Blogger Piece of Work said...

The thing about this argument that bugs me--its the same argument my mother in law uses when she says "well, we didn't even use carseats, and my boys survived!" While that is true, it is also true the childhood mortality rates have gone WAY down in the last twenty years or so, mostly because of the things scientists have learned (carseats save lives. smoking while pregnant can cause birth defects. Outlet covers can prevent burns) THing is--you are right-- not everyone who drinks wine every night while pregnant will give birth to a baby with fetal alcohol syndrome. But the fact is, the more alcohol you drink, the more likely that is to happen. So I don't necessarily think it's bad advice (and I don't think that's what you're saying, either). I just think people are so HYPER these days, that doctors or scientists or the media says "drinking alcohol while pregnant can cause birth defects" and suddenly anyone who has a sip of Coors is a murderess.

I totally agree with your main point but I think the reason there are so many STRICT rules is that Americans sensationalize everything. I don't think the doctors are doing us a disservice by pointing out the potential dangers, I think we just take the warnings way too seriously.

10:27 PM, May 18, 2006  
Blogger Quinn said...

Wait, Peanut Butter??? Thank goodness I've already done my pregnancies (knock on wood). B/c without my peanut butter crackers, I would have wasted away to nothingness during the first trimester.

Grocery stores seem to be the gathering place of ass-vice instigators. Best part of my most recent pregnancy: early morning chat sessions with my officemate, who at the tender age of 23 had NO idea what all pregnancy stuff was about. Started out with "you still drink soda. Is that ok?" to "so can you still have sex? Is it good? What positions do you use?" I liked being the "expert" for once.

10:30 PM, May 18, 2006  
Blogger kenju said...

Back in the dark ages, when I was having babies, I smoked 1-2 packs per day and drank regular coffee like I do decaf now - 10-12 cups per day. As you know, it didn't stunt their growth (or their brainpower). Their birthweights were smaller (6lbs. 4 oz to 6 lbs. 14 oz.) but they were all healthy. I didn't drink alcohol back then, but once I had a glass of champagne at an anniversary celebration, and the baby jumped around in my womb like it was a Mexican jumping bean, so it was obvious that the alcohol affected her. During breast-feeding, the doc had me drink 1-2 beers per day in order to increase my flow of milk. Go figure!

Why do they say to avoid soft cheese? I've never heard that before.

11:47 PM, May 18, 2006  
Anonymous Anonymous said...

I'm not saying I’m going to start drinking a vodka tonic with lunch every day while handling raw chicken...

What you do at lunch is your own business, but everyone knows that mojitos are the drink of choice while handling raw chicken. Vodka tonics are for trichinosis-riddled raw pork.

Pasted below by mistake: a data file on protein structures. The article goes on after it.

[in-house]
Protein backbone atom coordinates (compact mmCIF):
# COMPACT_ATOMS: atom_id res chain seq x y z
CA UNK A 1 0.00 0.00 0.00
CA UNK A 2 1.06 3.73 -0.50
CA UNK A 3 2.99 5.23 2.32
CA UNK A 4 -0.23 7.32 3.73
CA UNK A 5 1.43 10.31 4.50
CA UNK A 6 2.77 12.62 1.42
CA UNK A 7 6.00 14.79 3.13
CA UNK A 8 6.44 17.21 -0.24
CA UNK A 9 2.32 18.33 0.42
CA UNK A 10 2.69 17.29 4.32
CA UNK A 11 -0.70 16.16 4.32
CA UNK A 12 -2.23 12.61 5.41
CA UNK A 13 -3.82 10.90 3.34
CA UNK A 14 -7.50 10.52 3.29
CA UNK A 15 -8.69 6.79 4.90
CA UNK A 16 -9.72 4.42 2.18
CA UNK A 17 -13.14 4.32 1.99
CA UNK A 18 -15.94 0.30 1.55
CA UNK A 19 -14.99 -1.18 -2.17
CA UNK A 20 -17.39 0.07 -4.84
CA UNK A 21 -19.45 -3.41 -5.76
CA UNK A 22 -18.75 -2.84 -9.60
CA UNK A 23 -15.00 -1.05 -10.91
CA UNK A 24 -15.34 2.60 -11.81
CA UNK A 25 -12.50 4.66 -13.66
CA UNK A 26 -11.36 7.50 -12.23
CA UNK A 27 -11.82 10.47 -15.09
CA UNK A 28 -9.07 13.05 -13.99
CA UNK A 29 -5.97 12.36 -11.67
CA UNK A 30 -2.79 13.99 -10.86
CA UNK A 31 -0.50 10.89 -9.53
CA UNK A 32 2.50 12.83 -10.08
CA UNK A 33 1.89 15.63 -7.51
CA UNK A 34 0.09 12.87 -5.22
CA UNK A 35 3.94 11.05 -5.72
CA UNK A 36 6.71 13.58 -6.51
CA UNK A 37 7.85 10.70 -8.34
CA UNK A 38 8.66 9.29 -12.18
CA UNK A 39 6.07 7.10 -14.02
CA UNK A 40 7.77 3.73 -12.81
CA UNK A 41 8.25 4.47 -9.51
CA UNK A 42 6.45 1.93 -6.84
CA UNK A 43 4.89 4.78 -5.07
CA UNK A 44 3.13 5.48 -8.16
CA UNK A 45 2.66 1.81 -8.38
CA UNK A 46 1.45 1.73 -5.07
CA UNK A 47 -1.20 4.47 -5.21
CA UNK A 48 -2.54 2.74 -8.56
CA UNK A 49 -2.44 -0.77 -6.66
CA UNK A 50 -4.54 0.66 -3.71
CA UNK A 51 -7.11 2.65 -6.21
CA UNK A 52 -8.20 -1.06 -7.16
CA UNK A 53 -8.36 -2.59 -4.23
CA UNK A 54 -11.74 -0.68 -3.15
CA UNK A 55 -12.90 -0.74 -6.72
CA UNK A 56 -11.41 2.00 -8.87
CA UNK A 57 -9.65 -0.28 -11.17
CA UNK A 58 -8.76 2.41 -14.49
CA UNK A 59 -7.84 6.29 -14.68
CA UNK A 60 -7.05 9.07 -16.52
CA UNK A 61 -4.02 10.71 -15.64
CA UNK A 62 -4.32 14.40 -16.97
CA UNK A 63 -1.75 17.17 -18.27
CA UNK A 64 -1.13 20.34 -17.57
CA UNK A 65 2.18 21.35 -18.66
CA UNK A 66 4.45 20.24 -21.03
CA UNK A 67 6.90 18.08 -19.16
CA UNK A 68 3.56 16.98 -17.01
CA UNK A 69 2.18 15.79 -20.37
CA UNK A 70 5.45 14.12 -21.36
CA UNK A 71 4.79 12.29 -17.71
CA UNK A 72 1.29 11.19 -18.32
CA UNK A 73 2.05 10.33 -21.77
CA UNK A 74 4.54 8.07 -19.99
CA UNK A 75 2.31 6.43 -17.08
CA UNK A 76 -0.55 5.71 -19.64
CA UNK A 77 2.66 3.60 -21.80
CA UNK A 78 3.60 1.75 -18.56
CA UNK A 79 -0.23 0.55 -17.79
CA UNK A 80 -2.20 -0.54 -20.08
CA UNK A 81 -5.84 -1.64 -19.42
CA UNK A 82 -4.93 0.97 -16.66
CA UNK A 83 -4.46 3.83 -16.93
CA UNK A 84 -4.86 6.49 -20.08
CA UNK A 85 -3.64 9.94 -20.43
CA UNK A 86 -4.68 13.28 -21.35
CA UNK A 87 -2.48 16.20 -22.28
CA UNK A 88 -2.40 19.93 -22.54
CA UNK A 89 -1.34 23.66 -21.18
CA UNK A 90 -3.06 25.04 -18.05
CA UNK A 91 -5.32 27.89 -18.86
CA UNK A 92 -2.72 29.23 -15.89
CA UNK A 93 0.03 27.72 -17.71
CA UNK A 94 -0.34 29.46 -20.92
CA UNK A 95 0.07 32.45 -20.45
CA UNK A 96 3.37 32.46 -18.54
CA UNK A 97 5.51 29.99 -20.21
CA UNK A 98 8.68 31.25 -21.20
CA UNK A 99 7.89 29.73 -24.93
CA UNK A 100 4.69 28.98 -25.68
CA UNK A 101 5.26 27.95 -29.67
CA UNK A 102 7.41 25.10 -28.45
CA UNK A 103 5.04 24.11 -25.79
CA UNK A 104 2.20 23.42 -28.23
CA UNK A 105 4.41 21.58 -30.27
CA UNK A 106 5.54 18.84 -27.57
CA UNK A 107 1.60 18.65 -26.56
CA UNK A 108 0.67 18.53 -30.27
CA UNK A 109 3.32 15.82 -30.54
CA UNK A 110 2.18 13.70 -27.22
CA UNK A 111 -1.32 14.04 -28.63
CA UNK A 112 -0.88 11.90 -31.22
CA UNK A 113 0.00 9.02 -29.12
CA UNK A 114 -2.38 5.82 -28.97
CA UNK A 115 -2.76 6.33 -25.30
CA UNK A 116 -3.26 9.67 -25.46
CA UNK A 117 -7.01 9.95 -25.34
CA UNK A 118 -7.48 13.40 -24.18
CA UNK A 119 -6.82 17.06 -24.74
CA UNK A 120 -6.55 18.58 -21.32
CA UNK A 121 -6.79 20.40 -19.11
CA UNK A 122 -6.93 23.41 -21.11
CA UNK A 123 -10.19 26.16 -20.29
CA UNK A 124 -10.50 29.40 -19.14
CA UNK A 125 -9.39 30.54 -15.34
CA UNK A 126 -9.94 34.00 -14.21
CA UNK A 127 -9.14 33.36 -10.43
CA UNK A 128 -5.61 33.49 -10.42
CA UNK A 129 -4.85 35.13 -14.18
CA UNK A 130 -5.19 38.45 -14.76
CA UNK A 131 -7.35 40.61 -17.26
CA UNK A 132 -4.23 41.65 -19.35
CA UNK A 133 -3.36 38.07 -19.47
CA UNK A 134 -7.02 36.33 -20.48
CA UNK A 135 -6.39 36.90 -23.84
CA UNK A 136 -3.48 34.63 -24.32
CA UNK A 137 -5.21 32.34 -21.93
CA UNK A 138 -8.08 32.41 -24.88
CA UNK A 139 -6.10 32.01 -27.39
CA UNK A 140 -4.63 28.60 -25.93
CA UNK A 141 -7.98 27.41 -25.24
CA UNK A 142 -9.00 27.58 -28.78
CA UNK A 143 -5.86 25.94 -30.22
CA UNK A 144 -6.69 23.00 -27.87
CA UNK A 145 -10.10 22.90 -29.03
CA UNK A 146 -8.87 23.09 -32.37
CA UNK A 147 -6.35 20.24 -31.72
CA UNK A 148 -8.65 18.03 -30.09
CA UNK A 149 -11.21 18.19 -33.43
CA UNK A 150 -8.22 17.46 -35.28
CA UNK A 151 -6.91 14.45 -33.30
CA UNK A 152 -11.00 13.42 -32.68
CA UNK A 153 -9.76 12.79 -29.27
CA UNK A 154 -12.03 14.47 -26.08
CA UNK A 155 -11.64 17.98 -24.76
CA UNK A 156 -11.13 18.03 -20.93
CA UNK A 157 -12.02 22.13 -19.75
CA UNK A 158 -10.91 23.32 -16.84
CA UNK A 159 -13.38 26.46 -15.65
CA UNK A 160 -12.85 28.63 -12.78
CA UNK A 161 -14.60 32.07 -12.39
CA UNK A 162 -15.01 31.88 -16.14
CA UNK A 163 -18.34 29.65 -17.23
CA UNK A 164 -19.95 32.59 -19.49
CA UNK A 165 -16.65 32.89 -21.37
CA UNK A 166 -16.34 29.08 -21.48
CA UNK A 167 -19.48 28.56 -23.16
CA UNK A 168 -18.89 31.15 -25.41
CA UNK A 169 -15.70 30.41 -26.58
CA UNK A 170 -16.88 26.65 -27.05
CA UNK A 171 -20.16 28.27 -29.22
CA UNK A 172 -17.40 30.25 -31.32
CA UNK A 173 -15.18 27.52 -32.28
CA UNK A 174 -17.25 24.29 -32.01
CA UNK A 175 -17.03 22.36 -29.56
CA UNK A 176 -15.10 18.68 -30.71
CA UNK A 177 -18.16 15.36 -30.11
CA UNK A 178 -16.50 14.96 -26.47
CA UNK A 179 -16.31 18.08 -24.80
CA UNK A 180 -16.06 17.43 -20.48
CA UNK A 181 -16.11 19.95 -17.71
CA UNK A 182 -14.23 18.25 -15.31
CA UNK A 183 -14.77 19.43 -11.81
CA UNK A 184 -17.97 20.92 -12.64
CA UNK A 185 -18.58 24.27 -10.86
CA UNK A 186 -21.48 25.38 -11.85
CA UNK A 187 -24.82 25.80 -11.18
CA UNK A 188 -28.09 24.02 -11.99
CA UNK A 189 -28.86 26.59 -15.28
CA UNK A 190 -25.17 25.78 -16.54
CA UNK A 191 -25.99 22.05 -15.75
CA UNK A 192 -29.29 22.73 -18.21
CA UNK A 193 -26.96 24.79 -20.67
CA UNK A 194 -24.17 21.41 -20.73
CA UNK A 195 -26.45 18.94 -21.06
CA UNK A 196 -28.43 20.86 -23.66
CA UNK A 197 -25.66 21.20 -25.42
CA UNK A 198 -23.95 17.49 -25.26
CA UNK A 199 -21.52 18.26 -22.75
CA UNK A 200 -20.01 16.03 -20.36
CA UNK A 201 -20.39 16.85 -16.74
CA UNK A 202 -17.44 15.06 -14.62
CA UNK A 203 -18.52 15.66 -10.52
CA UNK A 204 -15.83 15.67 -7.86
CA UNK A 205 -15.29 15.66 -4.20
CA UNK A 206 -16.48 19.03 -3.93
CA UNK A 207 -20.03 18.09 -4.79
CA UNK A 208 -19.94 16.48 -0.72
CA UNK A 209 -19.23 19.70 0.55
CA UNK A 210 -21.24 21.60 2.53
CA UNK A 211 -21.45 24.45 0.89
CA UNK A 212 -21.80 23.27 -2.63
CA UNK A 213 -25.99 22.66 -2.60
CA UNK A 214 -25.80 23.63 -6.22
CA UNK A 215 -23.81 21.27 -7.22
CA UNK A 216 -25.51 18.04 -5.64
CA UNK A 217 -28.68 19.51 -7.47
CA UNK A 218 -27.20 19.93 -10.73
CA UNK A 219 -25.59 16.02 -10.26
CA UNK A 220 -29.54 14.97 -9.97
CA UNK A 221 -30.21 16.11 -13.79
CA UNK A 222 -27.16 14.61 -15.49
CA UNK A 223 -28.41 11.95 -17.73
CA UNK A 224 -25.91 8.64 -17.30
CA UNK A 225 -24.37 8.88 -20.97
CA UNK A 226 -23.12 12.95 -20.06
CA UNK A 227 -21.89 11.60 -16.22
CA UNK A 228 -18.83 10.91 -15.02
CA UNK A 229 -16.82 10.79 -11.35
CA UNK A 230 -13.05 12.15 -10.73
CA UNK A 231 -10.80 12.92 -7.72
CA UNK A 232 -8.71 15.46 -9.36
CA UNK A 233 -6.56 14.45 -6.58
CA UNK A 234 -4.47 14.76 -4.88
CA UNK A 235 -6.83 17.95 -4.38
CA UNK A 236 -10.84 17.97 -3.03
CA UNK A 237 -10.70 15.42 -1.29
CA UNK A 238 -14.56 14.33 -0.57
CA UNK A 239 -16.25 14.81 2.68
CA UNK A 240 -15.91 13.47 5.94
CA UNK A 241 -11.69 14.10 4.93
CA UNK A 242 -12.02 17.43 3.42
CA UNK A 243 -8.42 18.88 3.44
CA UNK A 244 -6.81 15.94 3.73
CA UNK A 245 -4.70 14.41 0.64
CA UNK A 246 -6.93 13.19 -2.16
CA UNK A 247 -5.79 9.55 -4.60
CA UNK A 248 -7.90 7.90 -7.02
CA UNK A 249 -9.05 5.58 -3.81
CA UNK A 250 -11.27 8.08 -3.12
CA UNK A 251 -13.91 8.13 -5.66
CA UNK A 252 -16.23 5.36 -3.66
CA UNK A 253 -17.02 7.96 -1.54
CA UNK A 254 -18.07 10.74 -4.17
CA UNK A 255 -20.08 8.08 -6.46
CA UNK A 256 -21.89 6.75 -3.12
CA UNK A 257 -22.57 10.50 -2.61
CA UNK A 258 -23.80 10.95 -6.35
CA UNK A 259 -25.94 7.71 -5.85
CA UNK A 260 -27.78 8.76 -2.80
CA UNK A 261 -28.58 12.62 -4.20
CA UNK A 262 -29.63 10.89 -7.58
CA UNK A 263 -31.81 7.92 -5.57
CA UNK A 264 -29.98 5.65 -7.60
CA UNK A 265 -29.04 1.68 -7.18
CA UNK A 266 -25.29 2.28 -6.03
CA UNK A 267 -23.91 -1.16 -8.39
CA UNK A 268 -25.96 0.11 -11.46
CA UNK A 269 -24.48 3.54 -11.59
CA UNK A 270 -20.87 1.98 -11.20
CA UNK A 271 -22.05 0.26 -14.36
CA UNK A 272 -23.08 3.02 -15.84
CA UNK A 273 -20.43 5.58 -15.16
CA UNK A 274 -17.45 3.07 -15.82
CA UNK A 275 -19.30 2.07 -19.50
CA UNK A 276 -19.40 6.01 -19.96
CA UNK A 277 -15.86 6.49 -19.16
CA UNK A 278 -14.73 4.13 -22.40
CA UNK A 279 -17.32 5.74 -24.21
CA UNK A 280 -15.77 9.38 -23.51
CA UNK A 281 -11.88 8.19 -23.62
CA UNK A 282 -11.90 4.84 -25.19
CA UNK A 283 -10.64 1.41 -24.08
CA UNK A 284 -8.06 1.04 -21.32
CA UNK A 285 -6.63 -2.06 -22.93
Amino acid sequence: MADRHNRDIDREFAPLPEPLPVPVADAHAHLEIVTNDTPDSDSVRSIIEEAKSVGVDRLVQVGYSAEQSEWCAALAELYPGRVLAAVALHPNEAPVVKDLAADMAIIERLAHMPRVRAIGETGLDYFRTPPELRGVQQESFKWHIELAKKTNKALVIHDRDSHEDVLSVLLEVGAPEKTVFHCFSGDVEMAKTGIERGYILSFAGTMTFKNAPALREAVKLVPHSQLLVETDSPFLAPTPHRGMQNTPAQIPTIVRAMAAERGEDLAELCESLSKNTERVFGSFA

4:22 AM, May 19, 2006  
Anonymous nutso-ranter said...

Ahhh, how timely.

I can explain the soft-cheese thing: (Or at least, I can pass on all the mis-information I know!). It comes from fear of an organism called listeria, which can cause listeriosis (not usually a big deal to healthy adults, but can be deadly to unborn babies). Believe it or not, "deli meat and hot dogs" are also on many lists for the same reason.

I researched this as best I could, after seeing conflicting info on the "soft cheese" thing. I've heard two things... 1st, the "soft cheese" ban originally was aimed at un-pasteurized European cheese (brie, feta, etc.) because they were more likely to have listeria (as they were unpasteurized). Some doctors have told me that as long as you are eating cheese made from pasteurized milk (and many domestic Bries/fetas are) you're fine.

The other explanation I heard was that these cheeses, even when they're pasteurized, are still more likely to pick up and hold listeria because of the way they're made, so you should avoid them anyway.

Listeria outbreaks in this country are very very rare.

So, with all this conflicting advice? I think pasteurized soft cheeses are probably fine. But what do I do? Well, I avoid Brie (which is painful, because I love it), but I eat feta as long as its pasteurized. I know that makes no sense, but oh well. Perhaps because its easier for me to avoid brie... its generally a cheese I eat with crackers for a snack, and I can always have another type. Feta, on the other hand... is in too many great lunch/dinner options,... and especially if you're trying to avoid deli-meat, what the heck are you supposed to eat for lunch?

(P.S., the other thing I heard about listeria, is that it is very sensitive to heat... so if you're cooking/heating any of this stuff, you're probably fine.)

So. That's what I've heard from a variety of sources.

7:59 AM, May 19, 2006  
Blogger DevilMacDawg said...

When I became pregnant, I had a very long talk with my father in law. Dr. Mac was one of the foremost perinatologists in the country. I felt that he knew whereof he spoke.

On the smoking - he said that smoking was really bad for the baby because it impeded the flow of oxygen. He told me not to smoke and to try and avoid smokers.
That is the ONLY prohibition he made.
Dr. Mac said, very honestly, that American health and cleanliness standards with regard to seafood was what led him to caution against eating raw/undercooked seafood in his practice. He said that the Japanese, for example, just had higher standards for such things.
He thought the prohibition against alcohol was ridiculous. He was Irish (born and bred), so that makes sense. I will say that I avoided alcohol while pregnant, but because it made me ill.
He said that avoiding things and stressing over them did more harm to the fetus than did rational indulgence.
And he said the single best snack I could prepare for myself was an apple topped with peanut butter, or a peanut butter and banana sandwich.
I miss him some days. :-)

8:43 AM, May 19, 2006  
Blogger Mykal said...

On the listeria thing I read about a study that found that even though listeria is very uncommon in the general population when pregnant your risk of getting listeria got up about 20-30%. So the advice on avoiding potential listeria things in pregancy seems valid.

8:57 AM, May 19, 2006  
Blogger Rev Dr Mom said...